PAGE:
Amaker said it's still hard to grasp that winning the one-game playoff with Princeton would mean an NCAA berth. But taking over the dormant Crimson wasn't going to be easy so why should getting a bid be easy? Jeremy Lin's presence the past few seasons put the Harvard program on the map nationally. Lin departed to the NBA but the Crimson are actually more balanced this season and had the Ivy League Player of the Year in junior Keith Wright.

But Amaker said the Crimson should at least be in the conversation for an at-large bid, even if they lose to Princeton. The Crimson are 23-5 overall, with wins over possible NCAA teams Colorado at home and Boston College on the road. Four of the losses were to likely or possible NCAA teams in UConn, George Mason, Michigan and Princeton -- all on the road. All-Ivy forward Kyle Casey wasn't at the Mason game because he was injured and three of Harvard's losses were by a total of eight points. And more importantly for the number folks, the Crimson have an RPI of 34, which is higher than BC, Virginia Tech, Colorado and others.

"We're gaining momentum now," Amaker said of the program. "This has been fun and exciting. This is what we envisioned. I'm hoping we can take this to a different stage."

2. The NCAA should be applauded for how quick it has been to defend itself and offer further explanation in response to violations, especially when schools protest the timing and the penalties. But the NCAA needs to change the process. The NCAA is pointing the finger at Baylor for the timing of the Perry Jones III suspension Tuesday. NCAA spokesperson Erik Christianson told ESPN.com that the NCAA had notified Baylor in January of potential eligibility issues with Jones. But Baylor didn't declare Jones ineligible until Monday and then sought reinstatement from the NCAA. Baylor, not the NCAA, declares a student-athlete ineligible and then has to seek reinstatement from the student-athlete reinstatement committee. It's a technicality. The NCAA is essentially telling the school that if it doesn't rule the player ineligible and plays him then the school is subject to forfeiting games in which the ineligible player competes. So Baylor has no choice. What is hard to accept is that this information was available only in January when the issue occurred prior to Jones' enrollment. That's an issue for the NCAA.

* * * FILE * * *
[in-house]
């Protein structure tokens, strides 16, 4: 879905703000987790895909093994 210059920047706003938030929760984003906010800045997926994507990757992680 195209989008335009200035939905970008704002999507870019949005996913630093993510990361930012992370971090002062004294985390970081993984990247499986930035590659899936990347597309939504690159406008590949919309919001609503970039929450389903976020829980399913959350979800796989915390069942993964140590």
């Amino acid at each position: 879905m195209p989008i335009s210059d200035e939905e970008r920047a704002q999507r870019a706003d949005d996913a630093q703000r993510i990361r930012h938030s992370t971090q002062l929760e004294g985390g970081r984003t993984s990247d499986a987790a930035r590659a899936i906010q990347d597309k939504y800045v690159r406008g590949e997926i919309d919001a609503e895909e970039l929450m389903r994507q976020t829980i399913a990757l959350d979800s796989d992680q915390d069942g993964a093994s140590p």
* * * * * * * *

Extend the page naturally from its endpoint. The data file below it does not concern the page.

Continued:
As for Baylor, if it knew that Jones could be ineligible in January then it should have declared him ineligible then and sought reinstatement -- which probably would have come -- so that the postseason wouldn't have been a disaster. Now Baylor is out of the Big 12 tournament and off the NCAA tournament selection committee's board since its loss to Oklahoma, in which Jones didn't play.

3. I still think the Big East made a major mistake by sending all 16 teams to New York. Connecticut will have to win five games to win the tournament. That's simply ridiculous for one of the best teams. The Big East Conference, notably the coaches who fought for this, put their own at risk. UConn had no business playing Tuesday against DePaul. That game did nothing for the Huskies. It could have only hurt UConn.

4. If Colorado makes the NCAA tournament field then two coaches who were at Northern Colorado last season will be in the field: Buffs head coach Tad Boyle and Northern Colorado coach B.J. Hill. This has been quite a revival of hoops in the area with Colorado State having one of its best seasons in years.

5. I still would be high on Pitt and Kansas State going into the NCAAs despite conference losses, and I'm not down on teams that struggled Thursday like Kansas and BYU.